|Quoting Laxintl (Reply 3):|
The key always was that the performance was always based on the lowest thrust version. So in other words, if one had a mix of JT9D-7A, 7J, 7Q's etc they would consider all operating to the -7A limits.
|Quoting USAFMXOfficer (Reply 6):|
Gotta love the intermix on the B-36...
|Quoting 9V-SVC (Thread starter):|
Can An Aircraft Use 2 Different Types Of Engines?
|Quoting Laxintl (Reply 8):|
The 747 Classic intermix is certainly something to keep the F/E busy, however is done routinely.
|Quoting Jetlagged (Reply 5):|
It's likely that auto-throttle use would be avoided on takeoff and climb (not a big disadvantage on a 747 Classic).
|Quoting Air2gxs (Reply 7):|
Agreed, but my concern is the EGT indication. If I remember correctly, it is substantially lower on the -7Q and may cause an issue during abnormal operations when the flight crew is operating from training and instinct (you know, emergencies). Also, isn't the -7J rated at a higher temperature due to design? We have indicators installed on our aircraft that will illuminate yellow and red lights when you have an impending excedence or excedence, respectively. Operating the -7J at its upper limits would cause the lights to illuminate without cause.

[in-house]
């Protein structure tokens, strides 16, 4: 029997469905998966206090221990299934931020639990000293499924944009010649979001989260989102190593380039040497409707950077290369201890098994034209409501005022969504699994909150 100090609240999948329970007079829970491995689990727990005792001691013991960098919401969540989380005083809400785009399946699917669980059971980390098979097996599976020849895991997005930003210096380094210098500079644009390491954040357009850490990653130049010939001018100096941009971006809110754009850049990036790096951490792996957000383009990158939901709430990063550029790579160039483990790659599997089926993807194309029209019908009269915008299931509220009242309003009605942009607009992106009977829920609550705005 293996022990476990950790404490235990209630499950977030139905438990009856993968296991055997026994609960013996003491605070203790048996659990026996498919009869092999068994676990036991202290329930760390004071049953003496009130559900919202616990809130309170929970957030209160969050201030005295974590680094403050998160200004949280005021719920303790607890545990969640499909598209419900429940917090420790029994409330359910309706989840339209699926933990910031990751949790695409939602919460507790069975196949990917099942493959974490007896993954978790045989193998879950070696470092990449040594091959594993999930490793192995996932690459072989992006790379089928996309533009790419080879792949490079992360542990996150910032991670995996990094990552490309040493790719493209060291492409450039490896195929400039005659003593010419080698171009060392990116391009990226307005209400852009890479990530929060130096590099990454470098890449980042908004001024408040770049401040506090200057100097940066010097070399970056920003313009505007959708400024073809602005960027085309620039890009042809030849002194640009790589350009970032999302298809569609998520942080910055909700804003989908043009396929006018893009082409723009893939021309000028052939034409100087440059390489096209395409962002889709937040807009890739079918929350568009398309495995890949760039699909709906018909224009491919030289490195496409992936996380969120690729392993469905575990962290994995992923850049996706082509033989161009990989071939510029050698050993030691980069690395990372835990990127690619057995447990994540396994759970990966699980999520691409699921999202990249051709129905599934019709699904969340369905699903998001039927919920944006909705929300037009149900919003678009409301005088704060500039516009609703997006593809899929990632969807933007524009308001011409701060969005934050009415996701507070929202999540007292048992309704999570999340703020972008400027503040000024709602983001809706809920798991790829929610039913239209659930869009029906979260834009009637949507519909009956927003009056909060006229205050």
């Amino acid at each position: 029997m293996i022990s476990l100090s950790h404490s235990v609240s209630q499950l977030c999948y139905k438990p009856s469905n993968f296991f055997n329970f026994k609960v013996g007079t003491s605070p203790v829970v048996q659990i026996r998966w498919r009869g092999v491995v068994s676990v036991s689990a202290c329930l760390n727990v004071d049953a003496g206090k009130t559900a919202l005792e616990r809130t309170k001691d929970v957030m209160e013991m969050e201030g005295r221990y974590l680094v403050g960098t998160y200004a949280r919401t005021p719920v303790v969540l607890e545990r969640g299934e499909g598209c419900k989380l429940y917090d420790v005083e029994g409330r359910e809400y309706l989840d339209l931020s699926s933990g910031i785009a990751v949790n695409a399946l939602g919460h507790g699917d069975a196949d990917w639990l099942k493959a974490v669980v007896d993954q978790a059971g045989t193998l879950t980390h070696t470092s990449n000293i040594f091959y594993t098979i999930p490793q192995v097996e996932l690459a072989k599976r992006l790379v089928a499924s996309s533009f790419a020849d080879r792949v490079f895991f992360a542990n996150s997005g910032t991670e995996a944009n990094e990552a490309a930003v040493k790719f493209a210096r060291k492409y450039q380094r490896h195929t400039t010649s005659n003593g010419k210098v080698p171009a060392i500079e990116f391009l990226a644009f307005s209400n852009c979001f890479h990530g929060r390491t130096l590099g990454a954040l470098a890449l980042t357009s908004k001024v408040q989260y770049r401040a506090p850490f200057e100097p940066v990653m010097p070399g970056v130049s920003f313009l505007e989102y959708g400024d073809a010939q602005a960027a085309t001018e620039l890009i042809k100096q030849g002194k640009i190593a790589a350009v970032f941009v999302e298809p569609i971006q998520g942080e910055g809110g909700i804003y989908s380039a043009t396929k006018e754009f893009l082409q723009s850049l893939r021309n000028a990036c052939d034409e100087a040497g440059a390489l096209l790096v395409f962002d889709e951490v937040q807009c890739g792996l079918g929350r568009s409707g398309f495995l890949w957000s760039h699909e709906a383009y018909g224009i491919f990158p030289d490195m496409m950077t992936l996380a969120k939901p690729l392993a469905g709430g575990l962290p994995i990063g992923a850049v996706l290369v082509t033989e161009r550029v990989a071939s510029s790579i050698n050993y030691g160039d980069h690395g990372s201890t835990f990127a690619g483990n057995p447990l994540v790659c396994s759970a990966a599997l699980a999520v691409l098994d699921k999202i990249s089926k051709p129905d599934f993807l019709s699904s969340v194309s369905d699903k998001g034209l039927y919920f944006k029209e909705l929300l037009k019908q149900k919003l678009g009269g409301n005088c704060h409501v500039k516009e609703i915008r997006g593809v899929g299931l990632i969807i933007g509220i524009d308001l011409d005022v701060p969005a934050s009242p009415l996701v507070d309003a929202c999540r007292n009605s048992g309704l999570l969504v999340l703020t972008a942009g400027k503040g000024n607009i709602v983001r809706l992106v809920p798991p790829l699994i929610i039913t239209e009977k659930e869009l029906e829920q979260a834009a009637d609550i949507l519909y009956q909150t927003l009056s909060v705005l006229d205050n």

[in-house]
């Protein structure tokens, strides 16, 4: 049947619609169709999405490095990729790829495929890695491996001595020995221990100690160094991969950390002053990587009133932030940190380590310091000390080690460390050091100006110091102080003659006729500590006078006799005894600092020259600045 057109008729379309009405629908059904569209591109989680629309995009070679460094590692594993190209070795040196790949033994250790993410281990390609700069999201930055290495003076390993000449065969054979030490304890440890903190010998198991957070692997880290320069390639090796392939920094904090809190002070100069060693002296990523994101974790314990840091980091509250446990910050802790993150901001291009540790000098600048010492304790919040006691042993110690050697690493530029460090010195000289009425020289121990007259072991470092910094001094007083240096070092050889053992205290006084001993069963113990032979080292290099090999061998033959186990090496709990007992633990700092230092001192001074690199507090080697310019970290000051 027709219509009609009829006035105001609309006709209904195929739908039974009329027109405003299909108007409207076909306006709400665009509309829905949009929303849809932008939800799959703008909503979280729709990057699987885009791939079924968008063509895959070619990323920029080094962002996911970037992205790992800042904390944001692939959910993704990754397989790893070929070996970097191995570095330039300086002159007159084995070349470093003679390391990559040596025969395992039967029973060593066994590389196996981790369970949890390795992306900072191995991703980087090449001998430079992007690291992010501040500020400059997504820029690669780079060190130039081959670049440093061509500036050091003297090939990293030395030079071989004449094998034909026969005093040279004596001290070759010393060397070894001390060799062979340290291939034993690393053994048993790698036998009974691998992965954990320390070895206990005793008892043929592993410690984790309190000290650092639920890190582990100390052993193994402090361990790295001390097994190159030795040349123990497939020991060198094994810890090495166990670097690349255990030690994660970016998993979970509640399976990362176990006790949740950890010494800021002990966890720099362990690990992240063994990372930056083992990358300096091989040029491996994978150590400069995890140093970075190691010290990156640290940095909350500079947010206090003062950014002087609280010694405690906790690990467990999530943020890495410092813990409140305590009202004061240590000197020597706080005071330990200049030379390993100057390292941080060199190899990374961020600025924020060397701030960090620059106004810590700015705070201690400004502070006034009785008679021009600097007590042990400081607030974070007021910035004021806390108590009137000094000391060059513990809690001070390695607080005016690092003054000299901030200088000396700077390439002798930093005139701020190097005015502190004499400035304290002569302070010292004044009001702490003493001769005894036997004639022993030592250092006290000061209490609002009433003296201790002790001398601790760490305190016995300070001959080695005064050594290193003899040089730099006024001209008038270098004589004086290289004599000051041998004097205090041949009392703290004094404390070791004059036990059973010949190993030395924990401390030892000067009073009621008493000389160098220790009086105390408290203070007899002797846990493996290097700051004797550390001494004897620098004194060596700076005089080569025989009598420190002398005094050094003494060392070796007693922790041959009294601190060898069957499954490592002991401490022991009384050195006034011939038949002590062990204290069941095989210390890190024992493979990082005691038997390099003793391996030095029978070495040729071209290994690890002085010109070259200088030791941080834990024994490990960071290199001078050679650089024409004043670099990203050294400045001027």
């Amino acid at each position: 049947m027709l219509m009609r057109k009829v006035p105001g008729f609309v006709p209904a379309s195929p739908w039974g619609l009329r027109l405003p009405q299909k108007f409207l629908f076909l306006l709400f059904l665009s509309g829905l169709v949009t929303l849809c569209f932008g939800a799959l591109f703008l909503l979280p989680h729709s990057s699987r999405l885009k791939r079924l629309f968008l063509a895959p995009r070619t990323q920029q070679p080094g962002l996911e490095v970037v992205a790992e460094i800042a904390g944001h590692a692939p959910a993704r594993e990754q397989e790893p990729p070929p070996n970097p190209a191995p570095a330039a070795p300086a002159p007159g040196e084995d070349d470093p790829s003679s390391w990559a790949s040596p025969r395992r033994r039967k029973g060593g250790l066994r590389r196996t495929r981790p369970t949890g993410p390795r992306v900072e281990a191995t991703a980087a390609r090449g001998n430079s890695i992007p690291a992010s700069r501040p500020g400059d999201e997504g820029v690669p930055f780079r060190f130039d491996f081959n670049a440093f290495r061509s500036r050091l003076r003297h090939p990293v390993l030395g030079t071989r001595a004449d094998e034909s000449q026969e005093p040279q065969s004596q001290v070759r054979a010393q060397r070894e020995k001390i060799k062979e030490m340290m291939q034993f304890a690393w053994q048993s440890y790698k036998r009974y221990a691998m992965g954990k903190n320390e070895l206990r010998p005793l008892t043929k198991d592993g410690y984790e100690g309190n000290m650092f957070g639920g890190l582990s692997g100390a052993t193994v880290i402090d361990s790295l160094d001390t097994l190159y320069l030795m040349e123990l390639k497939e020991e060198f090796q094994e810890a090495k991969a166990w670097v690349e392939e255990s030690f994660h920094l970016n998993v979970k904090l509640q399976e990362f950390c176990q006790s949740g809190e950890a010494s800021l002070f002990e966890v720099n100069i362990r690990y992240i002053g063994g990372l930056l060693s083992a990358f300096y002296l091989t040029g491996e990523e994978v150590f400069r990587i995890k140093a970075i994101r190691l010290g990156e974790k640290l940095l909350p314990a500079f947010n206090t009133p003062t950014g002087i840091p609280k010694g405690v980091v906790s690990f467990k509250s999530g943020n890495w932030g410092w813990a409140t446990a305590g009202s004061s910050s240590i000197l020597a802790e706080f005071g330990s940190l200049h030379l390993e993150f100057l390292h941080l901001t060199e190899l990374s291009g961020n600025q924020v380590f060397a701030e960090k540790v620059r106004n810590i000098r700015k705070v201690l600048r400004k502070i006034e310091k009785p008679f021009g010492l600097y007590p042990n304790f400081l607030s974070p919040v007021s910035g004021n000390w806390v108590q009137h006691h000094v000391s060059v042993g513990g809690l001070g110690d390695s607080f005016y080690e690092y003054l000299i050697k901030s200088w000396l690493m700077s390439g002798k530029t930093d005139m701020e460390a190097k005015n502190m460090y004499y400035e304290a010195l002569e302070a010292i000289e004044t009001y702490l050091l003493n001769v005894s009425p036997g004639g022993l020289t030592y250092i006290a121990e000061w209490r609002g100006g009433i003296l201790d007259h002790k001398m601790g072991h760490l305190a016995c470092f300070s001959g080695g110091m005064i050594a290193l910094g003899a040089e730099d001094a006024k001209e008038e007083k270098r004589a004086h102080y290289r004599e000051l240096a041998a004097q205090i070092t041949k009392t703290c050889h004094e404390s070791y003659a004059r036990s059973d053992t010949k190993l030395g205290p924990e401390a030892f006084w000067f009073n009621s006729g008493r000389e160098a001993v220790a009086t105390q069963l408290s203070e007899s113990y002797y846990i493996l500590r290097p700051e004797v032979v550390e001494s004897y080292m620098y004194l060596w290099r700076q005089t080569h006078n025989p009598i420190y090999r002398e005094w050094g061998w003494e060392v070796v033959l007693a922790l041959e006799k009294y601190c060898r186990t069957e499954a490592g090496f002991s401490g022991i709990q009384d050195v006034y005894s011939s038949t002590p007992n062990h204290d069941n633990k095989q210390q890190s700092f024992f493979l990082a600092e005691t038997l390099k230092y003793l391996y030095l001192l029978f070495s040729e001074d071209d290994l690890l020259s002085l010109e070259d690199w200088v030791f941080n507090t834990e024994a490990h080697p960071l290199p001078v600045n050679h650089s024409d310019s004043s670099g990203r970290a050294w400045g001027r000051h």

|Quoting Greasespot (Reply 16):|
You can also intermix a JT8D-7/ 7B or a 9A on a B727 or a -9 or a -17 on a B737. Best part is you do ot even have to tell the crew they are flying with intermix engines....
|Quoting Accidentally (Reply 14):|
The 727 /RE has those big honkin JT8D-217 (think MD80) on the outboards and I think a -17 in the middle.